BMW and Desserto debut vegan automotive cactus leather as part of a sustainability initiative to clean up the automotive industry.
BMW is taking sustainability seriously. As part of its efforts to raise awareness about sustainable materials and reduce its lifecycle CO2 emissions by more than 40 percent by 2030, its recent partnership with Mexico’s Desserto is poised to help the brand explore “resource-efficient” materials.
Desserto produces leather made from cacti; it partnered with BMW’s Startup Garage incubator to bring its vegan leather to the automotive industry. The new version of the material, dubbed Deserttex, debuted at Germany’s IAA Mobility Expo in Munich last September.
New vegan resources
“New vegan and resource-efficient leather alternatives are another important element of the BMW Group’s research,” The BMW Group, which also owns MINI and Rolls Royce, said in a statement. “Synthetic leather with biobased raw materials, 100-percent recycled polyester textiles and cork particles enable CO2 emissions to be reduced by up to 45 percent compared to today’s PVC synthetic leather.”
According to Desserto co-founder Adrian Lopez Velarde, the company spent two years in research and development for the material, which could appear in the luxury automaker’s cars in the near future. The brand makes vegan leather for the fashion industry as well, using the pulverized cactus fibers.
“It is an honor to be part of this important event in association with BMW. We are convinced that our vegan cactus-based biomaterials will contribute significantly to sustainability in the automotive industry by offering an alternative to replace traditional leather with cruelty-free and sustainable vegan alternatives,” Desserto said in a statement.
BMW says it has defined several sustainable material groups that set new standards and span “all four dimensions of the circular economy—re-think, reduce, reuse, and recycle.”
In addition to the cactus leather, the German automaker is also working with other innovative textiles, including a product called Mirum. It’s able to mimic the properties of animal-based leather, yarns, and foam. The plant-based material does not become waste at the end of its life, according to the website, “but instead can be a nutrient input.”
Mirum is produced by the Natural Fiber Welding company, which owns unique patented processes that allow it to “create a material which is completely circular.” This means that at the end of its life it can be disassembled and fed back into new Mirum production.
BMW is currently using up to 100 percent recycled plastic in its thermoplastic components and is working to further increase its recycled and bio-based plastics with reduced carbon footprint. It says by 2030, 40 percent of its thermoplastics will be recycled.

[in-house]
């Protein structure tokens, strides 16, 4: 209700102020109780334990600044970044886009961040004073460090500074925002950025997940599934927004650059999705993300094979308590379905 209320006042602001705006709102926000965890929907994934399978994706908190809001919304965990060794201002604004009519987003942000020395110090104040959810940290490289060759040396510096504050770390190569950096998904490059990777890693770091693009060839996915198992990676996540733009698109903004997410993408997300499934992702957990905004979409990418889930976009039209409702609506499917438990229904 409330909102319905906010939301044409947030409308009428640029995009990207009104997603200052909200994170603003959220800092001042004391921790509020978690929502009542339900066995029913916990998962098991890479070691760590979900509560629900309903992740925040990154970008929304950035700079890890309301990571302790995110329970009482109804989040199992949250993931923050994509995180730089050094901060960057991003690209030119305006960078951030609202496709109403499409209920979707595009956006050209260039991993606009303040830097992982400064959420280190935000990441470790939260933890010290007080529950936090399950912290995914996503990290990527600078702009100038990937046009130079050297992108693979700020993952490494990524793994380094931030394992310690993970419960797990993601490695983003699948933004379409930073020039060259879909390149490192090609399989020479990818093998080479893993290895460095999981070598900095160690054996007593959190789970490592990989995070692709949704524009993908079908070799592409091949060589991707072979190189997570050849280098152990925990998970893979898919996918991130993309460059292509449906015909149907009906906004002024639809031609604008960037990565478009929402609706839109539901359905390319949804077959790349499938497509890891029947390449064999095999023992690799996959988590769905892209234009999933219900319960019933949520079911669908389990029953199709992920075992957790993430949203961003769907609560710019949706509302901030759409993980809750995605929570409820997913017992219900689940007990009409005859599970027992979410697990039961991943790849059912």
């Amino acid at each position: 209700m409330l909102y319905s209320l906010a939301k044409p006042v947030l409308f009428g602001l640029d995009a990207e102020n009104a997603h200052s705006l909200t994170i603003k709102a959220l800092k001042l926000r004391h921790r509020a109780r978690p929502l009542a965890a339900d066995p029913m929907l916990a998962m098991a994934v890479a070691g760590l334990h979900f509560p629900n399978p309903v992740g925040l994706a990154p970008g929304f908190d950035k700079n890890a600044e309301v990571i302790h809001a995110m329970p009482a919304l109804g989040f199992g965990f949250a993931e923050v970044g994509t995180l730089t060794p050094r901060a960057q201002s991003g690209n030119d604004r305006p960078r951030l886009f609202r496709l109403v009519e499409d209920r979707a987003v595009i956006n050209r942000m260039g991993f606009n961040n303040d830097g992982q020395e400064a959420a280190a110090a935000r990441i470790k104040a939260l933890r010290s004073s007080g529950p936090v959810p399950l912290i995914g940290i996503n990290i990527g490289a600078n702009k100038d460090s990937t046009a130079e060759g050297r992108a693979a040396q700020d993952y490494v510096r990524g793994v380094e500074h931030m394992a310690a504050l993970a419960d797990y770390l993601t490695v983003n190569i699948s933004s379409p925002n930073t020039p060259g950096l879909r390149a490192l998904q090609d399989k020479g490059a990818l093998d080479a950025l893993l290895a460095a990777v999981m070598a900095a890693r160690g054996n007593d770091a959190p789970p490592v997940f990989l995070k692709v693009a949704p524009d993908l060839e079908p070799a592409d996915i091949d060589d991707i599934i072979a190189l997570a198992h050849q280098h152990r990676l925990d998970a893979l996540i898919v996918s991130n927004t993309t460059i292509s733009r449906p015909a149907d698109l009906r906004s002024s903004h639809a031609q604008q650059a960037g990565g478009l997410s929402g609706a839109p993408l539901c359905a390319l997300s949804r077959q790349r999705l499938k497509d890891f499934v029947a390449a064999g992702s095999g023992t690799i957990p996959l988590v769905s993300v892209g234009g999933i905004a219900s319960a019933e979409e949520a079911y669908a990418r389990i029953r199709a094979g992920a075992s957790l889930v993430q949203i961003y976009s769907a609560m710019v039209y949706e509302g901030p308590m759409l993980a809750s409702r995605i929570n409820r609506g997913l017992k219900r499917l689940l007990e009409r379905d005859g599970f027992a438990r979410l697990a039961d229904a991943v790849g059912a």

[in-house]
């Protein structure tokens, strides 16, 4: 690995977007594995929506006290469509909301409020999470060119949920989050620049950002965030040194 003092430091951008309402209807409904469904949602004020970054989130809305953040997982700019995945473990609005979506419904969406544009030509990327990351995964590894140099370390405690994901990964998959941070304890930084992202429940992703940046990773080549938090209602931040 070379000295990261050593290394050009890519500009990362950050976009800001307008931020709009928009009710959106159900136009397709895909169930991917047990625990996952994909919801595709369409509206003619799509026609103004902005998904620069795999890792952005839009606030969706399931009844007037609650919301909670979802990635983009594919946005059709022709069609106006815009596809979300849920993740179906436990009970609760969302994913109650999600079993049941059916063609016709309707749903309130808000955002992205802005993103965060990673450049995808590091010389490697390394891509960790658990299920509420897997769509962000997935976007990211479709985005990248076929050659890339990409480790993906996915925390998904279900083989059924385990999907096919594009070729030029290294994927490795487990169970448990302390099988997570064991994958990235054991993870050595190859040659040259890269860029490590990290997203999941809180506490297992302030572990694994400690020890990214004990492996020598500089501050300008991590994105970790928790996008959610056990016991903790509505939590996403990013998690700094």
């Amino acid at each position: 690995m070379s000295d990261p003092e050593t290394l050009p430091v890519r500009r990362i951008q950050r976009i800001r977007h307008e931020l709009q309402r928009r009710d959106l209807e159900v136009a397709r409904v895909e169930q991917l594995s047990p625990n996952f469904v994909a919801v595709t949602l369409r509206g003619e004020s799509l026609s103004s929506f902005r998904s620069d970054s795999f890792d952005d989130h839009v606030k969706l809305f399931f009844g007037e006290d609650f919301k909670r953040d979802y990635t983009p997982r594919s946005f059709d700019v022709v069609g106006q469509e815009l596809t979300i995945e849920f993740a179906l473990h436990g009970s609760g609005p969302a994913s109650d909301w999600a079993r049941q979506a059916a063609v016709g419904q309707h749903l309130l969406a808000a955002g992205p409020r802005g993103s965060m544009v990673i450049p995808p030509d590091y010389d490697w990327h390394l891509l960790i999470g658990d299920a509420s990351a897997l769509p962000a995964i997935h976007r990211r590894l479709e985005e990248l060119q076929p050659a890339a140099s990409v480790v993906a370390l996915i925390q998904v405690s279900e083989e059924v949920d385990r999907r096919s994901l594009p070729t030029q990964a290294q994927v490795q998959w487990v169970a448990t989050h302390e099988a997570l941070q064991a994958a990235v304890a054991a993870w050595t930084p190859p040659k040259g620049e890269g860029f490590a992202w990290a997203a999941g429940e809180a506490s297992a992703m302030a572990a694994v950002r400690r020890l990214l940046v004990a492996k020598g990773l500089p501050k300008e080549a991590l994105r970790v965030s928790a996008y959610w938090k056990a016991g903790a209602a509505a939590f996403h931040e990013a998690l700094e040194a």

“We are setting new standards for sustainable premium quality–by rethinking materials and focusing more than ever on resource-efficient alternatives and renewable materials with strong dismantling capability,” said Dr. Stefan Floeck, Head of Development Body, Exterior, Interior for Product Line Mini, Compact Class BMW.
“We are following a consistent path towards holistically sustainable product development, responsible use of resources and transformation into a circular economy.”
“The BMW Group has used renewable raw materials in its vehicles for a number of years now,” the company said. In its door trim panels, a natural-fibre mat is paired with a plastic matrix.
The luxury automaker says renewable raw materials are 30 percent lighter than plastic alternatives, but they also “come into the CO2 calculation with a negative value, since they absorb CO2 and release oxygen during the growth phase.”
Desserto says its cactus leather offers “very important” environmental and ethical benefits to the auto industry by reducing “Cumulative Energy Demand (CED)”.
It says it reduced CED by almost 900 percent, greenhouse gas emissions from carbon by almost 2,000 percent, and water use by up to 150,000 percent compared to traditional animal leather, “and, at the same time, it is totally transparent.”
BMW says is working on these “innovative materials” with the potential for use in future vehicles. “These include synthetic textile variants, which are mostly used for seat covers,” the company notes. These variants have a low carbon footprint and can be made from fully recycled material—and recyclable, too. The company says due to their composition, “they can repeatedly be fed back into the cycle and reused several times over the course of their product lifecycle.”
It’s also shifting to a mono material strategy in its interior fabrics that allows for better recycling. “If both parts are made of the same material, it is possible for them to be recycled within the circular economy.”
Hydrogen fuel cell
BMW also debuted another concept in Munich: hydrogen cell power vehicles.
“Hydrogen fuel cell technology can be an attractive option for sustainable drivetrains—especially in larger vehicle classes,” said Frank Weber, a member of BMW’s board of management for development.
“That is why road testing of near-standard vehicles with a hydrogen fuel cell drivetrain is an important milestone in our research and development efforts.”
The iX5 SUV is built to run on fuel cell power. The German automaker says battery operated and fuel cell vehicles like this concept car can coexist with enough charging infrastructure to support them.
It says that unlike electric-powered batteries that can take hours to charge, the fuel cell vehicles would charge in four minutes, at the most.